Last week I asked Chat if she would teach me how to make an authentic Filipino dinner.
Me: Chat, will you teach me how to make a filipino dish?
Chat: Yes...hehe. (She laughs after almost everything I say.)
Me: Ok, what do you want to make?
Chat: Well, I make chicken soup for ex-pats I worked for. Him like very much. Would Sir Lee like chicken soup?
Chat: Does Sir Lee like chili leaves or basil leaves?
Me: Hmmm... he'll eat whatever.
She wasn't really thrilled with this answer... and the truth is, I have no idea if he likes either of them, and he probably doesn't know either.
I think Chat is worried about my "wifely skills." She asks me everyday what I'm making for "Sir Lee" tonight for dinner, and when I shrug and say I haven't thought about it yet she seems very concerned.
The filipino culture is very service oriented and everyone I meet goes out of their way to make sure you are not only taken care of, but that you are completely satisfied. (I just don't have the heart to tell them that I am not satisfied... for instance, I am not satisfied that I still don't have hot water!)
Chat also comes from a different generation. A generation of filipino women who subserviently care for the house and their family; bending over backwards to ensure that their husbands every need is met.
I on the other hand am an American and from a completely different generation; and naturally I have a very different philosophy...
Lee was self sufficient before we married, and I don't think when he said, "I do," he meant, "I do... not know how to do anything for myself all of a sudden. Now I need you to do everything for me or I won't be able to survive."
I like to cook and I do cook dinner most of the time. But I do not plan it days in advance and I don't stay up at night wondering if Lee will like what I cook. If he likes it great, and if not... he is very capable of making himself something he does like.
Chat is not impressed.
Anyway, we decided on chicken soup.
Chat: You want me to use native chicken?
Me: Sure. I want you to do it the way the average filipino would make it.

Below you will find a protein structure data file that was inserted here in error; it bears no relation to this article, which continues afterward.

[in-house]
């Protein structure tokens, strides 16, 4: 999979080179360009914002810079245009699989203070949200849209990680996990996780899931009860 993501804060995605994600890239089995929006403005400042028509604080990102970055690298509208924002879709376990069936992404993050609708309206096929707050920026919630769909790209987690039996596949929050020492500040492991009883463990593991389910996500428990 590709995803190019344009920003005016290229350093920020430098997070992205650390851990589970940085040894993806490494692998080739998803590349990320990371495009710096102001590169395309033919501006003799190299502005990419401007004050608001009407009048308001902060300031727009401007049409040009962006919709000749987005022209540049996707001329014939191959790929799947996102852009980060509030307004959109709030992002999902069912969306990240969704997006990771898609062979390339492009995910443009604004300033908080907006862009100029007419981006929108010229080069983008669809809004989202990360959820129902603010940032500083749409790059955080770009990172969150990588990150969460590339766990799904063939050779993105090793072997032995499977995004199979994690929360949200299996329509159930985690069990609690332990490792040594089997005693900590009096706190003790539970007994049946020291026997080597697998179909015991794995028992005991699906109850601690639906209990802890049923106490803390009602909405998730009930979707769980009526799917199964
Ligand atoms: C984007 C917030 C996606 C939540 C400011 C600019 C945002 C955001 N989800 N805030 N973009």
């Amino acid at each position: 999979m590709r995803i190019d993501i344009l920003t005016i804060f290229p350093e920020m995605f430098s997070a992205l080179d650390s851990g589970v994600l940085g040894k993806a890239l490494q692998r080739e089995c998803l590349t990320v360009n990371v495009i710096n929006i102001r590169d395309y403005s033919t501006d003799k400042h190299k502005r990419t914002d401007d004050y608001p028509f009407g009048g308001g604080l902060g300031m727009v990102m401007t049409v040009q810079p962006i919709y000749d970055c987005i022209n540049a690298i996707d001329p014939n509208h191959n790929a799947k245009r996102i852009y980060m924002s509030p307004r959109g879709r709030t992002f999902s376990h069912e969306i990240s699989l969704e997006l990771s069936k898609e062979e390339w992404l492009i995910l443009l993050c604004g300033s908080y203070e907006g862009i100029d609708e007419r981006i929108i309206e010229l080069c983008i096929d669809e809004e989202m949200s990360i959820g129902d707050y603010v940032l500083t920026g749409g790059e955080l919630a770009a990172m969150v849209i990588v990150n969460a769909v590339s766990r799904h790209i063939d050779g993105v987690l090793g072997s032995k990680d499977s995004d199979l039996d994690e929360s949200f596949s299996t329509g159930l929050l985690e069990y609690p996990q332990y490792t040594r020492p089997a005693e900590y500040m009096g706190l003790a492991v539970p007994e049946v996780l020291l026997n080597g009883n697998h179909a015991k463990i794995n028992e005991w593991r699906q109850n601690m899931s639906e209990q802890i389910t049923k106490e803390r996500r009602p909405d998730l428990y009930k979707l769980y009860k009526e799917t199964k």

Chat: That means I need to....(She starts to make a slicing motion across her neck with her finger, then she laughs.)
Me: That means you have to??? What?
Chat: Hehe... kill chicken
Me: Ooohhh. Well... I want to see it the way you would do it, so I guess if it's for educational purposes it's ok.
Chat: It's ok? Me kill chicken? Hehe
She should be impressed now. This is a huge step for me. I don't even like to stick my hand up the butt of the Thanksgiving turkey to pull the stuff out. And those insides come sealed in a nice little bag.
We planned to have our cooking lesson on Thursday. On Wednesday afternoon she came knocking at my door. I opened the door to find Chat standing there with a chicken.
Me: Is that it?!
Chat: Yes. Hehe
Me: Where are we going to put it?
Chat: I'll tie it up outside.
Oh... you aren't going to believe this...
Yes. That is my laundry basket.
Yes. That chicken is right outside our bedroom window.
Later that night I started having second thoughts.
Me: I'm having second thoughts about killing the chicken.
Lee: Is that why you're sitting on the bathroom floor?
Me: No... (maybe.) But I can't tell Chat. She went all the way to the market and got the chicken. Then she rode from the market to our house on a jeepney, with a chicken on her lap!
Lee: Well, if you send her back somebody else will just eat her. That's what she was raised for. Her life sucks anyway, she is a chicken... in the Philippines.
Well that's true. You can't really get any lower on the food chain here.
Lee closed the curtains before we went to bed so we wouldn't have to look at it.
It poured down rain that night, and I couldn't sleep. The power had gone out so it was getting really hot, the rain was so loud on the roof, and I couldn't help thinking that the chicken was probably drowning outside. I decided that if the rain washed her away then it was just a sign that I wasn't supposed to eat her.
She was still there in the morning.